Step 8- Being With Pain and Darkness
Why this step is important
Developing a better sense of how comfortable you feel with mental, emotional, or physical difficulties or pain will help you be better prepared for possible withdrawal symptoms on the road ahead.
Many of us have found that the journey off psychiatric drugs takes time, patience, and a lot of “being with” our thoughts, emotions, and physical body—sometimes in circumstances that are far from easy. Many of us have also found that the relationships we have to these aspects of ourselves, and the typical practices and strategies we have in place for getting through hard times, play an important role in shaping how effectively we’re able to navigate withdrawal difficulties. And for most who’ve tried, deepening and strengthening these practices and strategies has helped lessen the intensity of those difficulties. So gaining a deeper awareness of how you “coexist” with your own emotional, mental, and physical experiences, troubleshooting challenges, and developing new approaches in advance of a taper will likely make any obstacles that might lie before you feel more navigable.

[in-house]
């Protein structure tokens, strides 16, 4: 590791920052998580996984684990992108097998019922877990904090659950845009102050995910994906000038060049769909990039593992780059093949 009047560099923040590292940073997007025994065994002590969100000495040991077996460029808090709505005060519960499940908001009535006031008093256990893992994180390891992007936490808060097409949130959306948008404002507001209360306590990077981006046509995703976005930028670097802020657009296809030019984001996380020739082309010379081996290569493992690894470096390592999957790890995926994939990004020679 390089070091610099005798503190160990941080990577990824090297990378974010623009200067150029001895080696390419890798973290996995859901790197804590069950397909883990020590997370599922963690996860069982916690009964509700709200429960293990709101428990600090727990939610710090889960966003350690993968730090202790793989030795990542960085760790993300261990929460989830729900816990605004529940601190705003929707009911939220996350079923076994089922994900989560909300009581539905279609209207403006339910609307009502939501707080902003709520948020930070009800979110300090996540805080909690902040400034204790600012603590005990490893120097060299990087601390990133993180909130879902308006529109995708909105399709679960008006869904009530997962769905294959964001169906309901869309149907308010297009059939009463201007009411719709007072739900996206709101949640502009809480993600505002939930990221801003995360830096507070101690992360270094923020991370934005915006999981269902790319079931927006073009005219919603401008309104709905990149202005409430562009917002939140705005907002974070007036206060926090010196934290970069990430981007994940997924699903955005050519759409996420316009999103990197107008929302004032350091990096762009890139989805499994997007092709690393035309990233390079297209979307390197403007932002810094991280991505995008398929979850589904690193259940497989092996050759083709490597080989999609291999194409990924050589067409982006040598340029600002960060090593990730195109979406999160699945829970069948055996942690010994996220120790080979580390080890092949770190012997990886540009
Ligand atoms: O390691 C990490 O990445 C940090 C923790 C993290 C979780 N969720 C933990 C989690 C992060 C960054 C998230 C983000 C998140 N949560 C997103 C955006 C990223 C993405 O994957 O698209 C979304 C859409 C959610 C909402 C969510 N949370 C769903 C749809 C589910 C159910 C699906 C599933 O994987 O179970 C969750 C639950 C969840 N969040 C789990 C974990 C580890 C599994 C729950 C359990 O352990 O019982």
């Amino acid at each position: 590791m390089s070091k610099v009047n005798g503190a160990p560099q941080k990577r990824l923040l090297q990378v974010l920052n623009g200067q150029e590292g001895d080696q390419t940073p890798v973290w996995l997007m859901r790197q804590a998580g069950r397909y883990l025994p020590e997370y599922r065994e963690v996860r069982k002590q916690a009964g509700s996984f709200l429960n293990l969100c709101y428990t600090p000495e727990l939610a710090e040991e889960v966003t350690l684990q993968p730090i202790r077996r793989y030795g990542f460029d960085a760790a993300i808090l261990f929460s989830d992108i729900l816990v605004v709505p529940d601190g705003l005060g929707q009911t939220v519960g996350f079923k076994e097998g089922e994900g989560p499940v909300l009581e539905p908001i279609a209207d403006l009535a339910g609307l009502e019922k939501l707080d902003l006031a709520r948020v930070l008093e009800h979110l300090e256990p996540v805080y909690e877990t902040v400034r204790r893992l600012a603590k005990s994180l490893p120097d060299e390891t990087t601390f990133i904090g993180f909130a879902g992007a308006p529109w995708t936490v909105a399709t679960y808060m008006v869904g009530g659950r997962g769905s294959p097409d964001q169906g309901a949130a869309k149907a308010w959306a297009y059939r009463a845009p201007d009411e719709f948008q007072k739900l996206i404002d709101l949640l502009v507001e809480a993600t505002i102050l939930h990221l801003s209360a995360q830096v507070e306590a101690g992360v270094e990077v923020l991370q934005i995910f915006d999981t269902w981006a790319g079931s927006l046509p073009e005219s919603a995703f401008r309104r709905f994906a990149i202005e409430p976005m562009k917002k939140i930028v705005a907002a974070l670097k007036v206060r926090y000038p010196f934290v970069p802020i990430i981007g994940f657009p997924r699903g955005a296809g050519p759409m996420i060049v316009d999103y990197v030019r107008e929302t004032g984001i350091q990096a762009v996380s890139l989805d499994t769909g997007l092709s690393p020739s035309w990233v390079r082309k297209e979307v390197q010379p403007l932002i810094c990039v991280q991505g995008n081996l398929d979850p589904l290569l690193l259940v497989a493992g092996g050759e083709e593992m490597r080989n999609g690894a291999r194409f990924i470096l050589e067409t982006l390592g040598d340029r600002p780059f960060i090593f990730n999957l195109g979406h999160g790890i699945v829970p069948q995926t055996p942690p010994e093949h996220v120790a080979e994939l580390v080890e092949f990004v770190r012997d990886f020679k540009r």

In this section
- Introduction: The Vital Role of Good Preparation
- Step 1- How Do I Feel About the Idea of Coming Off Psychiatric Drugs?
- Step 2- Learn About Psychiatric Drug Dependence, Tolerance and Withdrawal
- Step 3- What is My Withdrawal Beacon?
- Step 4- Managing Day-to-Day Responsibilities and Tasks
- Step 5- Building a Support System
- Step 6- Communicating with Prescribers
- Step 7- Listening to the Body and Its Messages
- Step 8- Being With Pain and Darkness
- Step 9- Is the Time Right For Me to Taper?